If there is any suggestion that the patient is suicidal, even though he has not mentioned it (depression, life crisis), it is better to speak to him directly and confront him rather than fall into a false sense of security. This applies especially to the general practitioner who has known his patient for many years, who can be led astray by a false perception. Even though he has known the patient for many years, he only knows a few sides of the person, and if suicide is under consideration, this longstanding relationship is no substitute for such a discussion.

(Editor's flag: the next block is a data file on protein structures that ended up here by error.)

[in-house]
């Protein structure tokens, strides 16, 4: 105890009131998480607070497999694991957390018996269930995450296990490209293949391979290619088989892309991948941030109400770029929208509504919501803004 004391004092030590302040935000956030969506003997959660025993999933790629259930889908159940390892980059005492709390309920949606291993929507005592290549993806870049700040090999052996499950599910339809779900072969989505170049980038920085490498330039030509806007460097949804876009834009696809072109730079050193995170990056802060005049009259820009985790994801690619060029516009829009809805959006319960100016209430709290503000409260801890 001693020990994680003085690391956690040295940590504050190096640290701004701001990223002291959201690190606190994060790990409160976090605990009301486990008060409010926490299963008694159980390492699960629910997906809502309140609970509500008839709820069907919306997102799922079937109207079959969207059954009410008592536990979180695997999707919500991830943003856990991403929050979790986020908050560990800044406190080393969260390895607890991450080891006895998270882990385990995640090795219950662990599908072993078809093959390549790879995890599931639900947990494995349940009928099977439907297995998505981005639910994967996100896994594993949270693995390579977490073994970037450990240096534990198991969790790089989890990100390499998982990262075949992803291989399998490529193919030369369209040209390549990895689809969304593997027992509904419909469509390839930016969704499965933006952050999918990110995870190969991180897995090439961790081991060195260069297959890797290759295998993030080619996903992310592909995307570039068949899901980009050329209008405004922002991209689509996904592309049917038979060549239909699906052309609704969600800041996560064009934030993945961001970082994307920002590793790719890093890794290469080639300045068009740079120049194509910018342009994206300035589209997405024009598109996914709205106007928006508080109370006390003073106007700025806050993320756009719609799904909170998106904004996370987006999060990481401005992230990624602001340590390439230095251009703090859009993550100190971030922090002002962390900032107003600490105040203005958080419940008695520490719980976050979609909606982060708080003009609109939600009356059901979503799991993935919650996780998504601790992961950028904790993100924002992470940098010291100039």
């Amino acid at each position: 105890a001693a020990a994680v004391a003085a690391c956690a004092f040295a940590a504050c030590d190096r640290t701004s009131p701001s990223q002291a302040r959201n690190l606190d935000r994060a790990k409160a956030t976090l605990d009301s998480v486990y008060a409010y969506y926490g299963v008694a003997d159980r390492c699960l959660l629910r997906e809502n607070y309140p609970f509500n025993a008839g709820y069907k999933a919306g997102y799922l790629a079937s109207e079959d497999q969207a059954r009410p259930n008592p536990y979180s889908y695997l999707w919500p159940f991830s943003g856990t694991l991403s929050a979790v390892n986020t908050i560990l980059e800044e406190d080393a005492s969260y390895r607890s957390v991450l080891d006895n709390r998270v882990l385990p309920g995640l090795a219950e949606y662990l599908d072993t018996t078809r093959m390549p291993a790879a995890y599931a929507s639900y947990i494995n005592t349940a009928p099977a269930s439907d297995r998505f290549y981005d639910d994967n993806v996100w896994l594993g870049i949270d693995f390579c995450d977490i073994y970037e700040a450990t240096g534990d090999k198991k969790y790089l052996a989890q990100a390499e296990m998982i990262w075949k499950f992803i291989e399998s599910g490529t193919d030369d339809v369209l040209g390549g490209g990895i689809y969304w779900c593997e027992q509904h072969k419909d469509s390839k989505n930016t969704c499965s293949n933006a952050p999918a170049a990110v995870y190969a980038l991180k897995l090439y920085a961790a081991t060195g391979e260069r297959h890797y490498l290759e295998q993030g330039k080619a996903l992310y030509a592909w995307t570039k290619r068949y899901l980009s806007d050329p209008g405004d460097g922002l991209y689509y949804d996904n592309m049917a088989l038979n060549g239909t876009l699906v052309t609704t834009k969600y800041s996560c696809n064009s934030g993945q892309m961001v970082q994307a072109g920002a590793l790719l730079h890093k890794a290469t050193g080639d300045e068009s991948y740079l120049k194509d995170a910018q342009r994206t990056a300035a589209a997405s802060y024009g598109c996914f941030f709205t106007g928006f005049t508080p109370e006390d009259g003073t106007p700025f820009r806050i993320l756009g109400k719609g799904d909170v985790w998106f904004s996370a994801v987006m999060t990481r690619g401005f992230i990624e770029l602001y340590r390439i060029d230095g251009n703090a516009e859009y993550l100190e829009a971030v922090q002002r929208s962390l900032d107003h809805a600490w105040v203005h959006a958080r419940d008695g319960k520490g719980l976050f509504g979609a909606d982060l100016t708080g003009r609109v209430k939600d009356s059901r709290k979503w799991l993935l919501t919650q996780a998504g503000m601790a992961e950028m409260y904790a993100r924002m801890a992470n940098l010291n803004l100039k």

When trying to assess the suicidal behaviour, it is very important to take into account the fact that there are different psychodynamic's between suicide and attempted suicide. In the case of suicide, self-aggression and self-destruction are at the forefront. Although a suicide attempt can actually be a failed suicide, it can also be parasuicidal behaviour (N. Kreitmann W. Feuerlein, cit. W. Pöldinger). The parasuicidal gesture is not really an unsuccessful attempt at suicide, but rather an attempted suicide in which a cry for help is foremost. It is a form of non-verbal communication, which is used because verbal communication is no longer possible. This is the explanation of the fact that suicide attempts are observed more commonly in younger people, and suicide itself is more common in older people.